Scribal ProfileHooked G Scribe
|Profiles for this Scribe:|
1. USA, Washington, DC, Folger Shakespeare Library MS V.b.29
|Current Manuscript:||USA, Washington, DC, Folger Shakespeare Library MS V.b.29|
|Example Page:||Display a full page showing this scribe's hand|
|Image Rights:||Reproduced by permission of the Folger Shakespeare Library. All images on this website are reproduced with permission of the Libraries, Archives, and Owners of the manuscripts. Manuscript images that appear on this website remain in the copyright of the libraries where the manuscripts are held. Use of these images for any purpose other than private study without written permission of those libraries is prohibited by law.|
the scribe uses single compartment 'a'.
a slightly simpler version of 'a' without curved head-stroke.
the scribe has several upper case 'A's.
a second version of 'A' which is more formally executed than the previous example.
unlooped 'd' in initial position. The scribe also has a looped 'd' in his repertoire.
unlooped 'd' in final position frequently sports a curving descending otiose stroke.
looped 'd' in final position.
both looped and unlooped 'd' in this example.
tailed 'g' with horizontal head-stroke and short tail.
'g' in final position again with short tail, horizontal head-stroke and tag.
a slightly different form of 'g' in medial position.
'g' in the red ink of the internal gloss.
'h' in initial position. 'h' is an evenly formed graph appearing to tilt slightly to the right because of slope of the main stem.
'h' in final position. Again, the graph appears to be toppling towards the right.
the angle of the 's' followed by the slope of 'h' is then followed by three graphs which appear to be upright.
the 'H' graph at the beginning of a line. Upper case 'H' is distinctive in form.
modern 'r' used in initial position. 'Z'-shaped 'r' is also used in initial position.
modern 'r' in final position. Again, 'z'-shaped 'r' is also used in final position. There does not seem to be any consistent pattern to the usage of the two graphs.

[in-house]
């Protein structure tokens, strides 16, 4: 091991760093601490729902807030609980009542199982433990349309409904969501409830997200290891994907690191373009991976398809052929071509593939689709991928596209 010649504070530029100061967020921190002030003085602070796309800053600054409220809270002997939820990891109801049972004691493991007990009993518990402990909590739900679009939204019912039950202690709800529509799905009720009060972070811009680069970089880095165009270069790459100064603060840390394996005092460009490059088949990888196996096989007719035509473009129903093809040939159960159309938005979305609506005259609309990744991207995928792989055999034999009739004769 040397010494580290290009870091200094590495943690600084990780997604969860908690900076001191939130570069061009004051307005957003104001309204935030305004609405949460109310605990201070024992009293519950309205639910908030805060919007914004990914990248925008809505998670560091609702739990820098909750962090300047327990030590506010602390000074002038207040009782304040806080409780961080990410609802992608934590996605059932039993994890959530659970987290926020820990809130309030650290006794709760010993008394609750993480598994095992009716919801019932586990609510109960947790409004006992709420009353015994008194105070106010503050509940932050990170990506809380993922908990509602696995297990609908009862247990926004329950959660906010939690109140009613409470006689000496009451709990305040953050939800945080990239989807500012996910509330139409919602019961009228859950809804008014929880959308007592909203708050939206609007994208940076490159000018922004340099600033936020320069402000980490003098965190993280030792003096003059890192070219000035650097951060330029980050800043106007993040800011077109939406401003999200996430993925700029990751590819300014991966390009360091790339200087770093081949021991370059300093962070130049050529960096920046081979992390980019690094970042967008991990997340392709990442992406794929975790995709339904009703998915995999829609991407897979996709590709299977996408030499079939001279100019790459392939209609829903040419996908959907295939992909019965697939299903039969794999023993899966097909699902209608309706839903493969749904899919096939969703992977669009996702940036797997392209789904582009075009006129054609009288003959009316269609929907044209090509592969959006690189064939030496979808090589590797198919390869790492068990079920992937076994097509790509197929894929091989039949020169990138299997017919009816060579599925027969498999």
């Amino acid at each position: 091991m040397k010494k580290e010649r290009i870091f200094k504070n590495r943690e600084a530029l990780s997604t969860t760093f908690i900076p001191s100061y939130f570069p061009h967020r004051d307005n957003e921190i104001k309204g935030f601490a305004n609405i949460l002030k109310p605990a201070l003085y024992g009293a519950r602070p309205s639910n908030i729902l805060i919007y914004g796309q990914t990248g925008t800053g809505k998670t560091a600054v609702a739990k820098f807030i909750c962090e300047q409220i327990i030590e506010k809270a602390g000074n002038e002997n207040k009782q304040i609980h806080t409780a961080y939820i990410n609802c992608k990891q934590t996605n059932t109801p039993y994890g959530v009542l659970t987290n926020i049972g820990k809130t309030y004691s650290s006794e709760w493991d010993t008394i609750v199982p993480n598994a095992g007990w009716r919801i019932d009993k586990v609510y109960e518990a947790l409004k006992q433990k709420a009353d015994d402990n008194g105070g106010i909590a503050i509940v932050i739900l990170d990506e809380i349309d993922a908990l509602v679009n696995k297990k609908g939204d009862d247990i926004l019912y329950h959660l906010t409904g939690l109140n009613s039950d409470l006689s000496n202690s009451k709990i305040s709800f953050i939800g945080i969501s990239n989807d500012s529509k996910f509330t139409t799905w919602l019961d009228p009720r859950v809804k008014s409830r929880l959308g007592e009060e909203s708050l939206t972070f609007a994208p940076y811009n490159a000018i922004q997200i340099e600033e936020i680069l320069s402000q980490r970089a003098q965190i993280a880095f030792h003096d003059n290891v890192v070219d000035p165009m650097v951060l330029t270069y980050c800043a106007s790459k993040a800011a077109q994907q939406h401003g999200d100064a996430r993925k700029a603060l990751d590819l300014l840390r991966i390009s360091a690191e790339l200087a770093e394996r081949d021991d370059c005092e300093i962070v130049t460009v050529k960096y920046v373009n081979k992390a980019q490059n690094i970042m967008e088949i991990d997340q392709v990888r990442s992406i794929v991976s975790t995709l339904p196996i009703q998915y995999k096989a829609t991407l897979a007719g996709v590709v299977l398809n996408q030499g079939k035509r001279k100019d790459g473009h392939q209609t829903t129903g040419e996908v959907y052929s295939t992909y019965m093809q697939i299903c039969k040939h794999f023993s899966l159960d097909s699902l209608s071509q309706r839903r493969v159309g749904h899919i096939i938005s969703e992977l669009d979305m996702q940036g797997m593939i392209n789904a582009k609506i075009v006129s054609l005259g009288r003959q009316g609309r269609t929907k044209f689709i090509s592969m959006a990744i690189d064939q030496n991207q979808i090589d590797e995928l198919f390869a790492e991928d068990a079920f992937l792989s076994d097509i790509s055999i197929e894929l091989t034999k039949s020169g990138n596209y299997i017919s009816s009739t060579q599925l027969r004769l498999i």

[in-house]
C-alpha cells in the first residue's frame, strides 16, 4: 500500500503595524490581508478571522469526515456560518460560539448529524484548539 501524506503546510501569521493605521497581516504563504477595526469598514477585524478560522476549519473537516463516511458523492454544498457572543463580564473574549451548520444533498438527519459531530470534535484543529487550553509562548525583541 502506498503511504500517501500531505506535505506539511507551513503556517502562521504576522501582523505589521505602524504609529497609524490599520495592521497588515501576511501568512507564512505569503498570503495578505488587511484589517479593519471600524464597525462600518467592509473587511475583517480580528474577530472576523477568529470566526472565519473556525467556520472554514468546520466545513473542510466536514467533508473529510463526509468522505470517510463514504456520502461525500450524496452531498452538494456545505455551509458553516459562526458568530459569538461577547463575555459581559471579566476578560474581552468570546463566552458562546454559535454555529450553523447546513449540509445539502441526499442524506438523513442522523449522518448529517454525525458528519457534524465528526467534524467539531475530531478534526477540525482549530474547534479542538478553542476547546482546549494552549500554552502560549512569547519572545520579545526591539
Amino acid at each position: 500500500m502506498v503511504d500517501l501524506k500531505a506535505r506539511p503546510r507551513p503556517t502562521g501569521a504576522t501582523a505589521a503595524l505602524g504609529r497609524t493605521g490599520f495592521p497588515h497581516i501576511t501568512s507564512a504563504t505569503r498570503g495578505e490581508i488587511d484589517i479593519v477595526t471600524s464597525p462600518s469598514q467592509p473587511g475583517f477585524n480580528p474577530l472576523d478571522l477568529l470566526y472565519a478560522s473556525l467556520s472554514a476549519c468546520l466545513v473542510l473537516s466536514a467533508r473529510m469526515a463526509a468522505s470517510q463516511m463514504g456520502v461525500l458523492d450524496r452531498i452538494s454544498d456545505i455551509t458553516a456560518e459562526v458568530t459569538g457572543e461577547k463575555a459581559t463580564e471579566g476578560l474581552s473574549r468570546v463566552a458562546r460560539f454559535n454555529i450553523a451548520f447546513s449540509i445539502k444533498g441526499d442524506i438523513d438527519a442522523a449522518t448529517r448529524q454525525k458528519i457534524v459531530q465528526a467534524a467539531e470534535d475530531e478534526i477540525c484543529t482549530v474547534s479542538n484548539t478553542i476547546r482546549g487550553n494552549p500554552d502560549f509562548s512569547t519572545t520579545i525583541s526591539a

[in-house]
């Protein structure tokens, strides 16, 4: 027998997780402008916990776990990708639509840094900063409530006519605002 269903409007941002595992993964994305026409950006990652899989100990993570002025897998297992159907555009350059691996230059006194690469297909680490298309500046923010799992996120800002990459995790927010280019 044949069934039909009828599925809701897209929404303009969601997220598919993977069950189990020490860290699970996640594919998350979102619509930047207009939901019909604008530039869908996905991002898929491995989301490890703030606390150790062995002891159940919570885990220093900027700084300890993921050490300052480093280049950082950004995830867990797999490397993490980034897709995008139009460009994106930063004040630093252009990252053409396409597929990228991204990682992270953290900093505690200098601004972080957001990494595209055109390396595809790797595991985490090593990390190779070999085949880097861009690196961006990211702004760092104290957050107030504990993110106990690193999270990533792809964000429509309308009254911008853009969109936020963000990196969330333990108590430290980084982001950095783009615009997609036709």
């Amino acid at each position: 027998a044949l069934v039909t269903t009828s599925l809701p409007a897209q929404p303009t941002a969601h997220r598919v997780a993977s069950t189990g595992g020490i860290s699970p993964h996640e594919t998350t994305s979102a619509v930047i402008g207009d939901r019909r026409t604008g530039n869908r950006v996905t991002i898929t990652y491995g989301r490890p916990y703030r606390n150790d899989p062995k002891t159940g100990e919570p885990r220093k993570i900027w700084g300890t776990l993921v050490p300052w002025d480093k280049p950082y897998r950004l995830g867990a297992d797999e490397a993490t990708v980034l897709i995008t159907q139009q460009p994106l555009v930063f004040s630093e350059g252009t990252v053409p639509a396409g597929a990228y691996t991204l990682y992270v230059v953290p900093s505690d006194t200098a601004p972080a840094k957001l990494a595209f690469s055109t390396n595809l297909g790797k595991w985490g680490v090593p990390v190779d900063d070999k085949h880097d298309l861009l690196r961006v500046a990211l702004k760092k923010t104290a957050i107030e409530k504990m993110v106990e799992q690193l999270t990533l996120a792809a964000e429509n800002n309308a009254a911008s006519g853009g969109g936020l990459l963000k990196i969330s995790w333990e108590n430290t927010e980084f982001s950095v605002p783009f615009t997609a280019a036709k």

double 'r' in the middle of a word uses modern 'r' graph.
'z'-shaped 'r' in initial position.
long 's' used in initial and medial positions.
kidney-shaped 's' is used in final positions.
long 's' in medial position. Note the separate scooped head-stroke.
'ss' graphs in the gloss in red ink.
'w' is mainly consistently formed with loops at the head and a single lobe for the final element.
Usage: vn wedded
a different form of the 'w' graph.
yet another form of 'w' which pops up occasionally.
'w' in initial position in a line. All other initial line graphs are separate upper case letters. It may be that this form of 'w' represents the scribe's upper case graph but he also uses an enlarged version of the graph in version 1.
'y' in initial position. 'y' is frequently dotted.
'y' in final position.
'y' used in preference to 'g'.
'y' in medial position with barely noticeable tail on 'y'.
|Upper Case Letters|
upper case 'B' with spike from the main ascender extending above the graph. The scribe does not always use this version of 'B'.
upper case 'I'.
upper case 'O' with descending curved stroke within.
one version of the scribe's upper case 'T'.